Film, Reviews
Sep 11, 2015

“THE VISIT” NOT EVEN WORTH A LOOK

One of my favorite components of M. Night Shyamalan’s The Visit is the theme; don’t allow anger to impair an individual to mend a relationship.

That life lesson is poignant. The film opens with Mom (Kathryn Hahn) who has been contacted by her estranged parents of 15 years with a desire to reconnect by wanting to see their grandchildren, Becca (Olivia DeJonge) and Tyler (Ed Oxenbould), for the first time. Olivia, an aspiring teenage filmmaker pushes for this opportunity to document the entire trip for her mom as a way to obtain an elixir of forgiveness.

Deanna Dunagan is Nana in The Visit.

Deanna Dunagan is Nana in The Visit.

During the train ride to visit Nana (Deanna Dunagan) and Pop Pop (Peter McRobbie) the mood is light hearted and comical between the two siblings where we see Tyler’s rapping skills and sarcasm towards Becca’s reverence for the classical filmmaking style. Reaching the grandparent’s house, the second act of the film becomes a screwball comedy intermingled in the darkest hours of the night with Paranormal Activity antics of Nana displaying possession like characteristics.

The problem is when Becca and Tyler encounter Nana during these volatile states nothing climactic happens. The scenes fade out into a Shining type intro with red letters: Wednesday cast against an ominous sky. Those transitions lead to an expectation that the horror stakes will rise, which never really happened in this film. Bizarre behavior consistently reoccurs from Nana and Pop Pop. The poor execution and the brevity of tension at the end of these scenes make them lose dramatic power. The only emotion left when you’re no longer scared is laughter, which pervaded the audience during several scenes.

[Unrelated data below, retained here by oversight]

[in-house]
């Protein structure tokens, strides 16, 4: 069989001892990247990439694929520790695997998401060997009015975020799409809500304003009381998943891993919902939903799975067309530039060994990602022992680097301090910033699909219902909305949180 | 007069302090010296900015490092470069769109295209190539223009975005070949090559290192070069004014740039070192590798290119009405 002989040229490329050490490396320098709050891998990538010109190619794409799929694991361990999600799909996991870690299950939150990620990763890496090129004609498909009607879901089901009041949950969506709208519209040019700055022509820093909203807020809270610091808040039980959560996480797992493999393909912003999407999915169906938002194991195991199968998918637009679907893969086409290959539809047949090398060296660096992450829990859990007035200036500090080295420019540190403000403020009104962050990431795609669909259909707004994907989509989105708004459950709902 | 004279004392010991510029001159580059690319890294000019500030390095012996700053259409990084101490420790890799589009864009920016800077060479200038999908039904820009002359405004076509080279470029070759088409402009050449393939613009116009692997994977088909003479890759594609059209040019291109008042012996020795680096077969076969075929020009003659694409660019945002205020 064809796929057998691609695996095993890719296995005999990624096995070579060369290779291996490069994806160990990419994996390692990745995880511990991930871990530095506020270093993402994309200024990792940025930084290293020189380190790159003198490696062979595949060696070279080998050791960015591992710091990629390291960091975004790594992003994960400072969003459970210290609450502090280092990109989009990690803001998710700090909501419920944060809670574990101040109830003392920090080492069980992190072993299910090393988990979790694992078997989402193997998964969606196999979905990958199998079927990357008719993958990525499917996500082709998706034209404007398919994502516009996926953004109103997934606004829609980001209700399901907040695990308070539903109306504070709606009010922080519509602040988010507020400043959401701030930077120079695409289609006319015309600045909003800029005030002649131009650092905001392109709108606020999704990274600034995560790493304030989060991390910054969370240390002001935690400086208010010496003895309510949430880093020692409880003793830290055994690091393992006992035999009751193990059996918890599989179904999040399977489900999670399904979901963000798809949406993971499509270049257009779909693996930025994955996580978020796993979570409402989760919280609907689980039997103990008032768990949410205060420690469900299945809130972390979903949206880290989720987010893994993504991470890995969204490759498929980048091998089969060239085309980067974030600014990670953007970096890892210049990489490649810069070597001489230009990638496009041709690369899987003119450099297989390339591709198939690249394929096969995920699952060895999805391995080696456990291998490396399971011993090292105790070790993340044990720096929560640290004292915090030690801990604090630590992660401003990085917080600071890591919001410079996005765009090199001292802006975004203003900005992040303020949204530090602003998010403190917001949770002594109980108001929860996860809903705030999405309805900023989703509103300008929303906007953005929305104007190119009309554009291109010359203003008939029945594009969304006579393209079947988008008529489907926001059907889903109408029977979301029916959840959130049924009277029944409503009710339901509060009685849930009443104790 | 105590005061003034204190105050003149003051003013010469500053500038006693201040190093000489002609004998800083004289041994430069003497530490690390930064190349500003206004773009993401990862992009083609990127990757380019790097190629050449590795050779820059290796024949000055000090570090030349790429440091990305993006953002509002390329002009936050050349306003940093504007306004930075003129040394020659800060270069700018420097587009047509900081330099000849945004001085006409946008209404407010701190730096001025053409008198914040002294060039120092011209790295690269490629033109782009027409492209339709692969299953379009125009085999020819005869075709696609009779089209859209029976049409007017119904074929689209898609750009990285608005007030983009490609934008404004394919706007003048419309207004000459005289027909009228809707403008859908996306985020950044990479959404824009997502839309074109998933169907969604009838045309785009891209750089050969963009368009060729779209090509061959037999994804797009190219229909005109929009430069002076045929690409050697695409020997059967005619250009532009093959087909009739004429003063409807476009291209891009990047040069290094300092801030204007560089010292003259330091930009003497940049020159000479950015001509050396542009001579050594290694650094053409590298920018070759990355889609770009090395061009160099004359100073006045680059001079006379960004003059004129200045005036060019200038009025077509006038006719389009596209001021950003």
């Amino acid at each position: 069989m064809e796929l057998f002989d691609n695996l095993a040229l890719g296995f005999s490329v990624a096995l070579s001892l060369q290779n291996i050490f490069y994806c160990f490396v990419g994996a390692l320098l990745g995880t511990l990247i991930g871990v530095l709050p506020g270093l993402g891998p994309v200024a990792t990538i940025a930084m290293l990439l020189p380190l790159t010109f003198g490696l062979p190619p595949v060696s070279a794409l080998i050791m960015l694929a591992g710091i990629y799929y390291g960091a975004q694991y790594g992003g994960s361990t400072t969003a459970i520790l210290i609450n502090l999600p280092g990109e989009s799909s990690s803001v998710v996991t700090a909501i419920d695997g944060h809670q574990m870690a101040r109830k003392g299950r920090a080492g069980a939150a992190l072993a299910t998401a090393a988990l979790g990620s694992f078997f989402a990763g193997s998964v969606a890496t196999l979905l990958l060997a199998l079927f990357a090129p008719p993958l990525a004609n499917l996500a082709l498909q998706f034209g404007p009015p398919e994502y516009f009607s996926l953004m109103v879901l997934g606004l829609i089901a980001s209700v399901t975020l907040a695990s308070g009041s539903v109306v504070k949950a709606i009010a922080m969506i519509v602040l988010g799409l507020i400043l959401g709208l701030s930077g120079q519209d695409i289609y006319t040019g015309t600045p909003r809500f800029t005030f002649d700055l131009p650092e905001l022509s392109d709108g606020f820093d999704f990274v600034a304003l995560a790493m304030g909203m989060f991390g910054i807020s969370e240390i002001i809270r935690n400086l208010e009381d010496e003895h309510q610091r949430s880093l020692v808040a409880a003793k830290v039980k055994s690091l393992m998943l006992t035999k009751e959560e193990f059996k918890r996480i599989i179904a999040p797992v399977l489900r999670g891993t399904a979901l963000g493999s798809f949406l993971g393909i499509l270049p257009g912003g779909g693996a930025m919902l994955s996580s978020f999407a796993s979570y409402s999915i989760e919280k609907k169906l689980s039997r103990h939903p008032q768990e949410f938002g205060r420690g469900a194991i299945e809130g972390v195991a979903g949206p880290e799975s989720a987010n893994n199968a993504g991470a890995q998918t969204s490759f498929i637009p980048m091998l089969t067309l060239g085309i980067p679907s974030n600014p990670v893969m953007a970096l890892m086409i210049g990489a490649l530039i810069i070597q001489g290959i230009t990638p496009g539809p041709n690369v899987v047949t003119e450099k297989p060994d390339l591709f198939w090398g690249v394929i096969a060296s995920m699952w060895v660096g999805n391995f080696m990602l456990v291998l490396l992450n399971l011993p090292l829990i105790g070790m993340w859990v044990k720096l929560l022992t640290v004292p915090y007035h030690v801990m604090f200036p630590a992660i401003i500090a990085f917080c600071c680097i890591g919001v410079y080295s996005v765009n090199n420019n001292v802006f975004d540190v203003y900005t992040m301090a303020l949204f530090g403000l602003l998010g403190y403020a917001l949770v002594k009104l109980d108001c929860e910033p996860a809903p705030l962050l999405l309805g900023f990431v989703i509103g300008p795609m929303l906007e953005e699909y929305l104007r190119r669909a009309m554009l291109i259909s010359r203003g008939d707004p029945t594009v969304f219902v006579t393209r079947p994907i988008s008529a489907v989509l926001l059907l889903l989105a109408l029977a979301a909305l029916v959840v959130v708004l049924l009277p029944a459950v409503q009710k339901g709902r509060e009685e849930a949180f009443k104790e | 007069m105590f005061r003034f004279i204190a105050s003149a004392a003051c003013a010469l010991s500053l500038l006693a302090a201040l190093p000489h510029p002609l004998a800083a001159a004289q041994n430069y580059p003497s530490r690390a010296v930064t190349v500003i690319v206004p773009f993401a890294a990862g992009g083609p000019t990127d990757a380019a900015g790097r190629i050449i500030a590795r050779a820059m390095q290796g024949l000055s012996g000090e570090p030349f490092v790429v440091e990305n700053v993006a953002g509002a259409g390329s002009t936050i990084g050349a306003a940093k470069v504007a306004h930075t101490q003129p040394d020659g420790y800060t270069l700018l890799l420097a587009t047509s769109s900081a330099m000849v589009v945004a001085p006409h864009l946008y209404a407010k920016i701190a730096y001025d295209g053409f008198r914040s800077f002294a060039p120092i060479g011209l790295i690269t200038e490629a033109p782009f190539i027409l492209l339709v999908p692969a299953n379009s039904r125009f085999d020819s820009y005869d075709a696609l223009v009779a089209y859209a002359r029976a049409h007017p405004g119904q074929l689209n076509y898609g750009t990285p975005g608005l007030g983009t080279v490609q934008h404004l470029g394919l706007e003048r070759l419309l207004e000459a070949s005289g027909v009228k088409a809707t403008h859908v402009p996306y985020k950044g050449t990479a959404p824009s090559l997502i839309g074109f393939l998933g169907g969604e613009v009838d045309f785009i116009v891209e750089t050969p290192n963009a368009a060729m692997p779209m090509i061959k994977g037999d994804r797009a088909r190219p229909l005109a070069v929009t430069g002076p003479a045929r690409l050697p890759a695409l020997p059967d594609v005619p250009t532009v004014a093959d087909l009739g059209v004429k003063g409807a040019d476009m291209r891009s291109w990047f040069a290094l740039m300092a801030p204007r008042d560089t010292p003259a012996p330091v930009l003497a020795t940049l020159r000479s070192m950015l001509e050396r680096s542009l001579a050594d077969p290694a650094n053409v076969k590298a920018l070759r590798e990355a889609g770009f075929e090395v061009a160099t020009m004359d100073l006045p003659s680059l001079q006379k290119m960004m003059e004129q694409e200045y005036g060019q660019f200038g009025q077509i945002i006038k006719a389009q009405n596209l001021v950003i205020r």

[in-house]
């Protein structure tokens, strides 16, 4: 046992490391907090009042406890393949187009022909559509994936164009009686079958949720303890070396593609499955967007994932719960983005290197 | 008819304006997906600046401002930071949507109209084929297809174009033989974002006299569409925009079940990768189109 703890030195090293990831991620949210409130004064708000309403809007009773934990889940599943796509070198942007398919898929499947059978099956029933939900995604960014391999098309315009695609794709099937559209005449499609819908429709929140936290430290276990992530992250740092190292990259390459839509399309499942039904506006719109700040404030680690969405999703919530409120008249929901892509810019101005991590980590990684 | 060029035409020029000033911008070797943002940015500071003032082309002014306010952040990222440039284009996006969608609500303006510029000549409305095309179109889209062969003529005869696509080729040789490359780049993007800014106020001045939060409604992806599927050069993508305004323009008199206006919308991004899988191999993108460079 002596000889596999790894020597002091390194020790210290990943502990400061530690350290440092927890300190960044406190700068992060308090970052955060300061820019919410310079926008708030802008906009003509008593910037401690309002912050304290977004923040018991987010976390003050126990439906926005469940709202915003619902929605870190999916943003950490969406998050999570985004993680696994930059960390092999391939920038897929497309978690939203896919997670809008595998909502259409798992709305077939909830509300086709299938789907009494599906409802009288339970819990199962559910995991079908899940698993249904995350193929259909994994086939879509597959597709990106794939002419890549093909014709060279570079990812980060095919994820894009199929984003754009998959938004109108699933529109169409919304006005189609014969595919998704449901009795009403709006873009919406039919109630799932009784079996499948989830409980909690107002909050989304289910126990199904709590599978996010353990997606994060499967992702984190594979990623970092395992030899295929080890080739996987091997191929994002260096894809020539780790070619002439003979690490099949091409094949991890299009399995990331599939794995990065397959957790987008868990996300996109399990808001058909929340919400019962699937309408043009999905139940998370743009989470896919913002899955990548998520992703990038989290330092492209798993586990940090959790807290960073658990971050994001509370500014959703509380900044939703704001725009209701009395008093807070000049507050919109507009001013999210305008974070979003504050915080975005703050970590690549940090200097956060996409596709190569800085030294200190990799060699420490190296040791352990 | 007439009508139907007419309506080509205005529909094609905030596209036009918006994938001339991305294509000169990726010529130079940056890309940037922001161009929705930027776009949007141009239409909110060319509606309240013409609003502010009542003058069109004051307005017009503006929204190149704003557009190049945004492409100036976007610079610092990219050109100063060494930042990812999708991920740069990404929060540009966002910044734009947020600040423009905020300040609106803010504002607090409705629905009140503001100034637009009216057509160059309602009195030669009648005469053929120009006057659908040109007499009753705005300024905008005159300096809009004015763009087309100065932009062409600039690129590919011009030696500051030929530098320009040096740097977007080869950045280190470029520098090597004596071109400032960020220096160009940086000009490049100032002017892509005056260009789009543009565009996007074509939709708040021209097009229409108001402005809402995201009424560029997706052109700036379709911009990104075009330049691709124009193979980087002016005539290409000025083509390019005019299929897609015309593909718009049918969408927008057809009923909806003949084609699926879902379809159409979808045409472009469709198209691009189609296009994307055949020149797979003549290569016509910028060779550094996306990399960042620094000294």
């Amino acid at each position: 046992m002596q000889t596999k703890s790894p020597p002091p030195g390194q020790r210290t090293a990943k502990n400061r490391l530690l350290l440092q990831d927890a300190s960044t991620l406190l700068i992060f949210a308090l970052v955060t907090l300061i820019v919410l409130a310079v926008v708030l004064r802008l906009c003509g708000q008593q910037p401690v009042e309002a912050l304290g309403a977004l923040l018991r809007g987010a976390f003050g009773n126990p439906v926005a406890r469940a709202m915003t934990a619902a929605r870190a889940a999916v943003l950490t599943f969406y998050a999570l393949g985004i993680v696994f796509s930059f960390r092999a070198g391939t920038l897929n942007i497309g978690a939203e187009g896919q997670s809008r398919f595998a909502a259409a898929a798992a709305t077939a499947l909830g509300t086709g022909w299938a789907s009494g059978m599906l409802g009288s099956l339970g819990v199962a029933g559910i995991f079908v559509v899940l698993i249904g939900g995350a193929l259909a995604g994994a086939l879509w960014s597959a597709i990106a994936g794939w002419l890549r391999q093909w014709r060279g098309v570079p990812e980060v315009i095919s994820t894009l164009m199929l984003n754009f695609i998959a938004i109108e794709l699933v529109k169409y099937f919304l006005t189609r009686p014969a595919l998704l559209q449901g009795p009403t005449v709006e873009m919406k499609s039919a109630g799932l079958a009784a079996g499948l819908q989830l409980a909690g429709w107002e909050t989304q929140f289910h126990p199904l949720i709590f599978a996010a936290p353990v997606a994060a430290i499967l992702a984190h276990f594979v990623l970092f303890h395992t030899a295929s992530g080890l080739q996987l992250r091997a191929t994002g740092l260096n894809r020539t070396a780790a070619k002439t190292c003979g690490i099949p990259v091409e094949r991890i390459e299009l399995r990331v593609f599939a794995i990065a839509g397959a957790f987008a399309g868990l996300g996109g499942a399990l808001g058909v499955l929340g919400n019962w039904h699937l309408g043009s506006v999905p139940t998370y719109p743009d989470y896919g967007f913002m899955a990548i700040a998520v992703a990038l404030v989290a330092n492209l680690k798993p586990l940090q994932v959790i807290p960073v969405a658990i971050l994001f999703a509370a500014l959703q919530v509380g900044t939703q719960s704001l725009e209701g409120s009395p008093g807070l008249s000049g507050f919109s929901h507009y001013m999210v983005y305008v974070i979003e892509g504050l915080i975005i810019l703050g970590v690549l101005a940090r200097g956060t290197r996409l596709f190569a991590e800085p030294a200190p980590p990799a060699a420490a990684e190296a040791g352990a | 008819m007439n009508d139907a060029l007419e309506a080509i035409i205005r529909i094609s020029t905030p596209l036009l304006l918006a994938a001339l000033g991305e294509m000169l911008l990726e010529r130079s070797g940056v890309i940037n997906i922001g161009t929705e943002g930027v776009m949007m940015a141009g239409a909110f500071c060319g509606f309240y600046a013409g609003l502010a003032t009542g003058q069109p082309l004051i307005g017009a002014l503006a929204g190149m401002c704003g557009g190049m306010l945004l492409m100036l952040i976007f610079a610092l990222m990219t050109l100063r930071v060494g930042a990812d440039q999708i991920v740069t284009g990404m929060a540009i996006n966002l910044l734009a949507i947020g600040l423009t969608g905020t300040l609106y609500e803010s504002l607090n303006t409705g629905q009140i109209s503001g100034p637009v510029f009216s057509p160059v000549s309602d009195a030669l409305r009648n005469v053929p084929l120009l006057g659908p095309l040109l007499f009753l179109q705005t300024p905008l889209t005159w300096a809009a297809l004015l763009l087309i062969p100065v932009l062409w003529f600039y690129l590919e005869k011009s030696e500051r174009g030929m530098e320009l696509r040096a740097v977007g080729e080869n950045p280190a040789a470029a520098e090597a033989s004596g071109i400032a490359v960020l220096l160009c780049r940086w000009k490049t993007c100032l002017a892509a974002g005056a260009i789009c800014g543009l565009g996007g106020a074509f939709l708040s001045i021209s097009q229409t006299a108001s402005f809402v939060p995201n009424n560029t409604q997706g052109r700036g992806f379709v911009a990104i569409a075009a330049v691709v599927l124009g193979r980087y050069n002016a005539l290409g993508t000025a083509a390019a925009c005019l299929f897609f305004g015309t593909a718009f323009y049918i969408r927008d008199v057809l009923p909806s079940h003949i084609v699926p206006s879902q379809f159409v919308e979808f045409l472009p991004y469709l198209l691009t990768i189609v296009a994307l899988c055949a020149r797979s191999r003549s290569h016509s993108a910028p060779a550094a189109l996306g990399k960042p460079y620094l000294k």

When we hit the twist of the film it becomes gripping. The mood drastically shifts for a moment from comical to thriller. Unfortunately the film relies too much on the handheld conventions and genre specifics created by Paranormal Activity making the final showdown’s cinematography and staging of the actors fall flat. Comedy dominated when there could have been room for more horror and dramatic scenes.

Written by: Rachel Witherspoon